What you are about to read is a true story and probably summarizes my two year stint at a semi-prestigious law firm. When I first started there in 2008, the Managing Attorney For Life asked the human resources director to contact me about the Firm’s 401(k) plan.
My idea in joining that law firm was to start a single employer retirement plan ERISA practice since the Firm only had a multi-employer (Union) practice. The idea was to go national and reach out to financial advisors and third party administrators that was going to use my writing and social media to build a brand. Sound familiar?
Well the H.R. director told me that she along with an ERISA partner and a property tax partner were the trustees of the plan, with the ERISA partner just leaving the firm as his office was spun off as a separate firm.
I was given a mutual fund lineup and while it was 2008, the lineup was 1998’s greatest hits. The fund lineup wasn’t updated in 10 years, the plan had no financial advisor, there was no investment policy statement, and plan participants got no investment education other than some Morningstar profiles. In addition, they never reviewed the third party administrator’s work or benchmarked the fees.
I told them that they were breaching their duties as plan fiduciaries by running the plan this way. I suggested they hire a financial advisor and I recommended a few advisors that I knew did quality work. The TPA’s fees were unusually low and I advised them that the TPA was getting revenue sharing payments from the mutual funds in the Plan, which the trustees swore was not true (but actually was).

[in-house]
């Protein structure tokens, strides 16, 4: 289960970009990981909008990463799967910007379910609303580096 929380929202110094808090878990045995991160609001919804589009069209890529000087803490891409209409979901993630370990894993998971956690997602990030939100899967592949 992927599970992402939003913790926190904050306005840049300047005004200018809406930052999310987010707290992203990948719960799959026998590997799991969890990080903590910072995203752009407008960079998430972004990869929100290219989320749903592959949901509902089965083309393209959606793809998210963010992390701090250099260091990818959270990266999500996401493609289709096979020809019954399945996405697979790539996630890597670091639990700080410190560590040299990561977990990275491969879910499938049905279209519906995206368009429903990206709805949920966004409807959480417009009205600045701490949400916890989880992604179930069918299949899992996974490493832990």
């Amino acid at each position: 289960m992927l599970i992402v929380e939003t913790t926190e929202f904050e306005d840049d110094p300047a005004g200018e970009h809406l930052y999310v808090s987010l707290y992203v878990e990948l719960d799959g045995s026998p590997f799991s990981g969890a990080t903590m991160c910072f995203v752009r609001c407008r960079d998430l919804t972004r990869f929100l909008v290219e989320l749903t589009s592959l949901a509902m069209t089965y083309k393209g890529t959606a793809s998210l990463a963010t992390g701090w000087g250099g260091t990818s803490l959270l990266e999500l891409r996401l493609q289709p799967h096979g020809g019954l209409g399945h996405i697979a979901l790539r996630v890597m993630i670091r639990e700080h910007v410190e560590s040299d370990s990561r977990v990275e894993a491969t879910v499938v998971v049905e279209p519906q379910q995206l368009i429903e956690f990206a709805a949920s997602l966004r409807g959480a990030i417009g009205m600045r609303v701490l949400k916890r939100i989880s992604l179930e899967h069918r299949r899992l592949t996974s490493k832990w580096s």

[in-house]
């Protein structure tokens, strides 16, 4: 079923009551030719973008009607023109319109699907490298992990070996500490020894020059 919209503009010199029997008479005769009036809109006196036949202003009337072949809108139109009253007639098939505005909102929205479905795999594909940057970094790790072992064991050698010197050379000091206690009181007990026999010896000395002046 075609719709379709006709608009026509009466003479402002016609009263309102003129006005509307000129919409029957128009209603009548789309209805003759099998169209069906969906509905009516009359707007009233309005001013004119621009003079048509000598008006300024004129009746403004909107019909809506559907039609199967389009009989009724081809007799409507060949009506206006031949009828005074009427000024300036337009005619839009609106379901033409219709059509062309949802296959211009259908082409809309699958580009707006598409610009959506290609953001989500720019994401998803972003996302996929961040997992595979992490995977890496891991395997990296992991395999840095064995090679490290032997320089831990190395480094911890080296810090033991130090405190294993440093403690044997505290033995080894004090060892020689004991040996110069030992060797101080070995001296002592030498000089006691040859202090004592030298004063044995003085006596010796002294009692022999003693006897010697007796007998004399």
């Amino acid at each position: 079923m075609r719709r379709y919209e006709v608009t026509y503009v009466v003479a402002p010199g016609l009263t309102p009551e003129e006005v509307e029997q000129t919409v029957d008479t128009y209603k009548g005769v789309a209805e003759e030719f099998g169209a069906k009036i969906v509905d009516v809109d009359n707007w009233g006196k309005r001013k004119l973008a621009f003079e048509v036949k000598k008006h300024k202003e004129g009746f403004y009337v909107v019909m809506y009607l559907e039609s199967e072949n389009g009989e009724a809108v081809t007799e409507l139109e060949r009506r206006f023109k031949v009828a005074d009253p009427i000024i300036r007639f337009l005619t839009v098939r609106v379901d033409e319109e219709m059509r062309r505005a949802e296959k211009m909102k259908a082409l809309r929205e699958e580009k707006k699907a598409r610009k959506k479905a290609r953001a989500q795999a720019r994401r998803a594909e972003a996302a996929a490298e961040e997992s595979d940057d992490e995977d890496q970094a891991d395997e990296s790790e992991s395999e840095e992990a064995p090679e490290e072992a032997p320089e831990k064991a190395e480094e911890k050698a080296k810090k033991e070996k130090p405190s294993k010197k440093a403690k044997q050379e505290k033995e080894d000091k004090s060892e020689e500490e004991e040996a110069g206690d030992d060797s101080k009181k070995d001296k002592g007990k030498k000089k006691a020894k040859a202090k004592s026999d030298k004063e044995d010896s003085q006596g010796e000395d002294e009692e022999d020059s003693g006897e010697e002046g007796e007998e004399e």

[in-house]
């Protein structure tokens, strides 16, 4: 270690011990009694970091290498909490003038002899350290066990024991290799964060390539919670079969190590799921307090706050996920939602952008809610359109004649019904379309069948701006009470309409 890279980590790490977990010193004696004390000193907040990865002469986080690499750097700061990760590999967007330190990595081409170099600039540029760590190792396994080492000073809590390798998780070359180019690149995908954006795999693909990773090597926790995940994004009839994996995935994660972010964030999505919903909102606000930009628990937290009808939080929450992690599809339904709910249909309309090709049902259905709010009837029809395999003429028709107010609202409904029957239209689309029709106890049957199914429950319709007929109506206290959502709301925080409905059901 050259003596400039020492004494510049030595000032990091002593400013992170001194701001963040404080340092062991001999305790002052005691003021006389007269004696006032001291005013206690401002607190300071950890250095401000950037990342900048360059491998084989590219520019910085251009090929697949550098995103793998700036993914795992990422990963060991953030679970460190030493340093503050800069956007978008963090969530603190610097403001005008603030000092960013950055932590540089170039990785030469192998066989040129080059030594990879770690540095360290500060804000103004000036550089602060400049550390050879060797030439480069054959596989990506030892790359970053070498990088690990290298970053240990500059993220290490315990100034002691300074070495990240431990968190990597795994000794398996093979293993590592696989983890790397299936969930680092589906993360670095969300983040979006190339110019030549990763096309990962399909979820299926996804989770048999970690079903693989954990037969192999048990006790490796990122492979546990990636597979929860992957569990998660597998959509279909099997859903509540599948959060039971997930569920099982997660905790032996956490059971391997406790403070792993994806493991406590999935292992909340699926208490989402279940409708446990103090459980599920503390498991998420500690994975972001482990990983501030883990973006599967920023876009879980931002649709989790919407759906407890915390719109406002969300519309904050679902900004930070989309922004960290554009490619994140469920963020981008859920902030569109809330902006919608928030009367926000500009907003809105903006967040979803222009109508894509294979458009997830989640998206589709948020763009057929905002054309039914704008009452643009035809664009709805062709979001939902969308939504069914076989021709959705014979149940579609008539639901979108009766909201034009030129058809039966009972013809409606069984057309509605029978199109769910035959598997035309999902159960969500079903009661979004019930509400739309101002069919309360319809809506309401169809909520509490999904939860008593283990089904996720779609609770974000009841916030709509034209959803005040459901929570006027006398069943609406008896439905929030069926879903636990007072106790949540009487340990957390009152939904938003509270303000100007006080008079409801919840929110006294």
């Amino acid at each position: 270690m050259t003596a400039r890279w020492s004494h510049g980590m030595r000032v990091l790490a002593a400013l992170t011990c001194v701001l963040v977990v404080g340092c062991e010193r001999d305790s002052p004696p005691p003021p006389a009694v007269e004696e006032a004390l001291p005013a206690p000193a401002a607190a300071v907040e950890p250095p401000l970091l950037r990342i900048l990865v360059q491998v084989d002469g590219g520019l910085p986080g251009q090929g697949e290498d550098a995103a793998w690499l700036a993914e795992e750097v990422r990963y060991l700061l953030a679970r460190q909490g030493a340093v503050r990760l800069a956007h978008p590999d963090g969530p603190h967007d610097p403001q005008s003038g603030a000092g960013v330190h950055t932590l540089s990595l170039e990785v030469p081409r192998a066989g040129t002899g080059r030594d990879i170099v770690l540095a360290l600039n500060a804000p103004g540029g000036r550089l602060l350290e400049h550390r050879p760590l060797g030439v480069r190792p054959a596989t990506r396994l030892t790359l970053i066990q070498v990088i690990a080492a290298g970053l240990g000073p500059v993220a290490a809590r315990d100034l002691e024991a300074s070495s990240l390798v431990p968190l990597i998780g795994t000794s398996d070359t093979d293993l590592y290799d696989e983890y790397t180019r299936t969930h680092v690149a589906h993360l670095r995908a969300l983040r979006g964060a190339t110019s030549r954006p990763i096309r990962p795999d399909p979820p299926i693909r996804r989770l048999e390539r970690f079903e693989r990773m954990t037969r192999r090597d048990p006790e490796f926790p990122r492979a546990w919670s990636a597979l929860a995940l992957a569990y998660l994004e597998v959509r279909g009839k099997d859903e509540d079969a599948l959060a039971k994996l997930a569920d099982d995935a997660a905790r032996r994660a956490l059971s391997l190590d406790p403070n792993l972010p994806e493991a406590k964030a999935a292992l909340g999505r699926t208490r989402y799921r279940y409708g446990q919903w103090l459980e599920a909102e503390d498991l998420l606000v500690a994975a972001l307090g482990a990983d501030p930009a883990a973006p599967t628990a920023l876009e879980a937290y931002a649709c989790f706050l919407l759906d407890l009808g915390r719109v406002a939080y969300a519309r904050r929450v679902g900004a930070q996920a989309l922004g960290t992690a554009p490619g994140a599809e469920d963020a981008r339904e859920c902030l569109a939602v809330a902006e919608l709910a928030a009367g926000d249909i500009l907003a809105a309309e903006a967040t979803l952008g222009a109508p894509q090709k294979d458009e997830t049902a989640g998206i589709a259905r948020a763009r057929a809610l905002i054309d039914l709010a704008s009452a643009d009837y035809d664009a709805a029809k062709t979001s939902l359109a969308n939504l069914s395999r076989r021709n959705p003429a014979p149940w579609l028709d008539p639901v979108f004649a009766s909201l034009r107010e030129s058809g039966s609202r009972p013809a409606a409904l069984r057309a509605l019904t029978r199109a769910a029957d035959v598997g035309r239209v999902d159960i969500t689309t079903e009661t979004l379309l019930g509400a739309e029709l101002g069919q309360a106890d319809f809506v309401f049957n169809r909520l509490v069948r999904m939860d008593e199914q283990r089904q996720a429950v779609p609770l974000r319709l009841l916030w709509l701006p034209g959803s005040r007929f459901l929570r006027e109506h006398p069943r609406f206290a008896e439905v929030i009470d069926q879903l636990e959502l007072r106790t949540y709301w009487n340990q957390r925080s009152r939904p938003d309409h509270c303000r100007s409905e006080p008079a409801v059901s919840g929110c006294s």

I gave them the names of a few advisors who were interviewed. In addition a mutual fund company TPA that I recommended as a potential fit for the firm recommended an advisor they should speak to. Of course, they hired the advisor I didn’t recommend and I was given no insight into their decision-making nor was I consulted in any way.
When it came to changing the TPA, I was completely left in the dark. The mutual fund company TPA I initially recommended was interviewed along with an insurance company TPA which I found a little odd since the plan did have $25 million+. I had other TPA suggestions, but I was never consulted. I never knew TPAs were being interviewed until the rep. from that mutual fund company told me. Well at the end of the day, the insurance company won out even though the advisor that the mutual fund company TPA recommended was hired and apparently didn’t return the favor if you know what I mean. Other than getting a few jabs in a few years later, my point is that the folks who were comatose for 10 years were probably the least informed in making any decisions. The problem is that this was a place where associate attorneys should be seen and not heard even though I was slowly becoming a National expert on 401(k) issues revolving fiduciary liability and plan expenses.
Plan sponsors who seek out guidance from an independent retirement plan consultant, a TPA, a financial advisor or an ERISA attorney should actually listen to that guidance and use that guidance as a template in making informed fiduciary decisions. What’s the point of hiring such professionals if you won’t keep an open mind and hire a plan provider who is so clearly not a good fit? Look at the experts you surround yourself with, look at their background, determine whether they can give you advice, and listen to it if it’s sound. If you decide to go another route, that’s fine because you are on the hook if things do go south, but at least you consulted with the retirement plan experts who likely know more than you.
A friend of mine who is a salesman at a TPA that I would have recommended if I asked told me he knew I wasn’t going to last there when he heard the story about the plan provider selection. He was right, I am in a far better place.